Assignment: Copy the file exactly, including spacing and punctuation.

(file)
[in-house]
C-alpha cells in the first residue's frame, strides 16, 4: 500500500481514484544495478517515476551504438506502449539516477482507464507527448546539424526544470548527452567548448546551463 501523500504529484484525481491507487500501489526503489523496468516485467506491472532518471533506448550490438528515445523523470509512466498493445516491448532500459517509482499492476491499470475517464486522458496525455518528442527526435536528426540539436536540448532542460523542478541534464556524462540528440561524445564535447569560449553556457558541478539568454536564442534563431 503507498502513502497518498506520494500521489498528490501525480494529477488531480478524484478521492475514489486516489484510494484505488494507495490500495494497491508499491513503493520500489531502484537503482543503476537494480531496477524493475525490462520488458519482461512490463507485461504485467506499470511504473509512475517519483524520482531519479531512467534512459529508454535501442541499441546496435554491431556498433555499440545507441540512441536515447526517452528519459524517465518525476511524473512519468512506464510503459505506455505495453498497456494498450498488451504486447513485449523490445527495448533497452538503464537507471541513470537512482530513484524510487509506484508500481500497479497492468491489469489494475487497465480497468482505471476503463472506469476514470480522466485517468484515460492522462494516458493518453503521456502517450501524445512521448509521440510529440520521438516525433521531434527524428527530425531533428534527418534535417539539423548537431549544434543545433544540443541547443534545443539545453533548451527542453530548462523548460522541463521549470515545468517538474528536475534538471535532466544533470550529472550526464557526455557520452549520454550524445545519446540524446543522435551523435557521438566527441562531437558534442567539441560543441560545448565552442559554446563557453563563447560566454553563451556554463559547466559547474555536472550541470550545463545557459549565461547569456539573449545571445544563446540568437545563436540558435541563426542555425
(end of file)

[in-house]
C-alpha cells in the first residue's frame, strides 16, 4: 500500500481514484544495478517515476551504438506502449539516477482507464507527448546539424526544470548527452567548448546551463 501523500504529484484525481491507487500501489526503489523496468516485467506491472532518471533506448550490438528515445523523470509512466498493445516491448532500459517509482499492476491499470475517464486522458496525455518528442527526435536528426540539436536540448532542460523542478541534464556524462540528440561524445564535447569560449553556457558541478539568454536564442534563431 503507498502513502497518498506520494500521489498528490501525480494529477488531480478524484478521492475514489486516489484510494484505488494507495490500495494497491508499491513503493520500489531502484537503482543503476537494480531496477524493475525490462520488458519482461512490463507485461504485467506499470511504473509512475517519483524520482531519479531512467534512459529508454535501442541499441546496435554491431556498433555499440545507441540512441536515447526517452528519459524517465518525476511524473512519468512506464510503459505506455505495453498497456494498450498488451504486447513485449523490445527495448533497452538503464537507471541513470537512482530513484524510487509506484508500481500497479497492468491489469489494475487497465480497468482505471476503463472506469476514470480522466485517468484515460492522462494516458493518453503521456502517450501524445512521448509521440510529440520521438516525433521531434527524428527530425531533428534527418534535417539539423548537431549544434543545433544540443541547443534545443539545453533548451527542453530548462523548460522541463521549470515545468517538474528536475534538471535532466544533470550529472550526464557526455557520452549520454550524445545519446540524446543522435551523435557521438566527441562531437558534442567539441560543441560545448565552442559554446563557453563563447560566454553563451556554463559547466559547474555536472550541470550545463545557459549565461547569456539573449545571445544563446540568437545563436540558435541563426542555425